A spectator watches a float along Greenwood Avenue during the annual parade celebrating Martin Luther King Jr. in Tulsa. Cory Young / Tulsa World file
Martin Luther King Jr. Day — the national holiday to celebrate the life of our greatest civil rights leader — has become a traditional time for taking stock of race relations in the United States.
King Day 2010 brings with it sharp contrasts in this regard.
On the national level, the two dominant stories of the past year — the recession and the continuing war on terrorism — had a disproportionately painful impact on African-Americans.
While the nation's unemployment rate stands at 10 percent, the rate for black Americans is 16.2 percent. While in white America there is some hope for recovery — the portion of the white population holding jobs improved by 0.3 percentage points in December — but the situation continues to deteriorate in black America, where the unemployment numbers went up by 0.6 percentage points.
Meanwhile, a September analysis of military casualties shows that 17.3 percent of the men who have died in the line of duty since 1980 (and 26.6 percent of the women) were black. That rate is disproportionate to the black population in the nation and substantially higher than death rates of black members of the military in the Vietnam and Korean wars.
All of those statistics can be summed up with this: As in Martin Luther King's day, blacks continue to make up a disproportionate share of the nation's economic underclass, making them more susceptible to the harsh impacts of an economic decline or a military conflict.
Locally, the statistics haven't caught up with the time. All the reports available predate the recession, but there's no reason to conclude that bad news hasn't been worse for the black community in Oklahoma, just as it has been elsewhere in the nation.
In 2008, the latest report available from the Oklahoma Employment Security Commission, the black unemployment rate in the state was 8.7 percent, compared to 2.9 percent for whites.
In 2006, minority households in Oklahoma had a net worth of about $6,000, compared to $60,000 for white households, according to an October report from the Assets and Opportunity Scorecard.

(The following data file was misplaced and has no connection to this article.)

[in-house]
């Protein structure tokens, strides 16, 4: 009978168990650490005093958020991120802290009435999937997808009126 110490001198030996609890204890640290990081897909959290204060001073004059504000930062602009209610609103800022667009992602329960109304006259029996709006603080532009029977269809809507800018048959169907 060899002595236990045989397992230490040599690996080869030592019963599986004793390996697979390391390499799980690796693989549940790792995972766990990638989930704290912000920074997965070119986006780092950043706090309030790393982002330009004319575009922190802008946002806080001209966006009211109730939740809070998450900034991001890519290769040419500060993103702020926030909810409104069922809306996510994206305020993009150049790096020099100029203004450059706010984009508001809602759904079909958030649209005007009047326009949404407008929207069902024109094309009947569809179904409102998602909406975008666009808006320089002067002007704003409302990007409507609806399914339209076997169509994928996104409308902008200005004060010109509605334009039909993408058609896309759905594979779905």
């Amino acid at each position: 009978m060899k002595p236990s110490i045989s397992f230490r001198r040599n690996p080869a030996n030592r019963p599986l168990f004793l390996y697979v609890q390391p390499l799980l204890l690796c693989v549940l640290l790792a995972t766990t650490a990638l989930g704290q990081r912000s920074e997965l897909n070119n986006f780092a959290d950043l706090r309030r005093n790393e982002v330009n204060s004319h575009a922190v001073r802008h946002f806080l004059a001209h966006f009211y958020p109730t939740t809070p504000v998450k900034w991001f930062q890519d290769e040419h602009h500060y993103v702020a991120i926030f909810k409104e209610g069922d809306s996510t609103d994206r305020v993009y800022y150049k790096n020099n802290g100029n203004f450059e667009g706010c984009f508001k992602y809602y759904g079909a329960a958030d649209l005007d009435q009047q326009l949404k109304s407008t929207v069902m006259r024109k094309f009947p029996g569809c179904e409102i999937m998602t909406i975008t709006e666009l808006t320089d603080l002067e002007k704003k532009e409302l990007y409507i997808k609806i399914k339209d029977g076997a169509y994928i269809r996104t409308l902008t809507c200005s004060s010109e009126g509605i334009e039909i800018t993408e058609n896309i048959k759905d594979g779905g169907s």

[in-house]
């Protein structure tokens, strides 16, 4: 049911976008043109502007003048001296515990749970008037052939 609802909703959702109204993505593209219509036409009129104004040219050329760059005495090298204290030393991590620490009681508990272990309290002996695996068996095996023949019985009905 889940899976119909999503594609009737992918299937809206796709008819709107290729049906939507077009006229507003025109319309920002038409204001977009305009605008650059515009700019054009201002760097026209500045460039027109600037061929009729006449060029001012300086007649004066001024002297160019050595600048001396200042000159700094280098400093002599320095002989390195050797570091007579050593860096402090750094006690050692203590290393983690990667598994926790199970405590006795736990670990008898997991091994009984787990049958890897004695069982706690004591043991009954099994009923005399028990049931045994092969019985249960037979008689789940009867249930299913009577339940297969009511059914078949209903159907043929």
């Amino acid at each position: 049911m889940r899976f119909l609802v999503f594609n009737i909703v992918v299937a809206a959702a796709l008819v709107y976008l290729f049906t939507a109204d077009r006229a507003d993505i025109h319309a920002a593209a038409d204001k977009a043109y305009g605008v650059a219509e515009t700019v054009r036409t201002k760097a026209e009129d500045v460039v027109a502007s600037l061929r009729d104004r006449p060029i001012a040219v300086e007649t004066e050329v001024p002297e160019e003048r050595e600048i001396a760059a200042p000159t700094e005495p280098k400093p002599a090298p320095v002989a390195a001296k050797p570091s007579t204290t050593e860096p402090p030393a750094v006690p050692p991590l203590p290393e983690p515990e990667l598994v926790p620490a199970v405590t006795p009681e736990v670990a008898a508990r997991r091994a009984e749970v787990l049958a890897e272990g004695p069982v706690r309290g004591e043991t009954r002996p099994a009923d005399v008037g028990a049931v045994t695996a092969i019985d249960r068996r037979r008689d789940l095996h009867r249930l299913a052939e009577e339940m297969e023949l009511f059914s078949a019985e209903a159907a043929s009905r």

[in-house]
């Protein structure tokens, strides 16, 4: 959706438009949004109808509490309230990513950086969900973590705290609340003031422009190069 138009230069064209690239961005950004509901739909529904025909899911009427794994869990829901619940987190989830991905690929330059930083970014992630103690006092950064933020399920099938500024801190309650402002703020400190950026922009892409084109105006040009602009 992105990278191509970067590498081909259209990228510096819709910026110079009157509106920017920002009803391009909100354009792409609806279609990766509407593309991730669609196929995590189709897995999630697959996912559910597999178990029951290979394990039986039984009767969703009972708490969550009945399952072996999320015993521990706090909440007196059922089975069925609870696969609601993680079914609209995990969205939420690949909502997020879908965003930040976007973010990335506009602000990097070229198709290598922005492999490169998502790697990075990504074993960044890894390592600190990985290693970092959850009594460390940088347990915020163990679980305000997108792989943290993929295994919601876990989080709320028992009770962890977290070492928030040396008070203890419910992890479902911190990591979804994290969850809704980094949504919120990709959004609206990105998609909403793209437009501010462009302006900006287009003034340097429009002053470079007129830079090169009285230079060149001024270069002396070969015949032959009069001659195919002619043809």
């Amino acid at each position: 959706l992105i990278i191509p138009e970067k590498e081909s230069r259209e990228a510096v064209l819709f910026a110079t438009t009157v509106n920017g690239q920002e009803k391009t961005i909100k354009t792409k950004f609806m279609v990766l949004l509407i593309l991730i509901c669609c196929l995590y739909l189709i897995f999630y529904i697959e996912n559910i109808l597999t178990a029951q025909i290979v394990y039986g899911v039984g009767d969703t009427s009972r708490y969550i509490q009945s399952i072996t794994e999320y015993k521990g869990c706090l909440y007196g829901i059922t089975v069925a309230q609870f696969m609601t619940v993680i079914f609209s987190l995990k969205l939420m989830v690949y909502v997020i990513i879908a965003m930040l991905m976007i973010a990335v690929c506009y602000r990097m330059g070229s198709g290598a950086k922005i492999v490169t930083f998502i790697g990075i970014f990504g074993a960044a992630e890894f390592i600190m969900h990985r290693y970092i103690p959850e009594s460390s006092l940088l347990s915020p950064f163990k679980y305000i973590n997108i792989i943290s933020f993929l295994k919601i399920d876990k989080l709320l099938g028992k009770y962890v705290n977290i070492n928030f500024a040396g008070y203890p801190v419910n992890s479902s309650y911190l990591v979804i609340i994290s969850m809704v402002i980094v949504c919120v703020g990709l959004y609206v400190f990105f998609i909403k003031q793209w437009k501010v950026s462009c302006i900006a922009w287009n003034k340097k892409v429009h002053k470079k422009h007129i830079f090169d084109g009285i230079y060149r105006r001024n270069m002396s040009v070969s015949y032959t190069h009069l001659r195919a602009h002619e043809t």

On the other hand, there are encouraging individual signs for black America.
Our nation's president is a black man. So is the federal government's top law enforcement officer, Attorney General Eric Holder. So is the titular head of the Republican Party, Michael Steele and the actor Hollywood routinely turns to for the personification of God, Morgan Freeman.
While broad statistics show troubled times for African-Americans, there is no shortage of anecdotal evidence of individual black achievement at the highest levels.
This reflects the story of Martin Luther King Jr., too.
At a time when blacks were discriminated against as a matter of law, King achieved unparalleled greatness. He inspired a nation to change its bigoted ways, won a Nobel Peace Prize and had a national holiday set aside in his honor.
But King's dream wasn't of individual achievement. He spoke of a time when all of God's children would be judged by the content of their character.
The notable achievements of individual black Americans is not sufficient evidence that the dream has been achieved.
Martin Luther King Jr. Day 2010 finds America and Oklahoma still falling short of the dream, but no less committed to someday achieving it.
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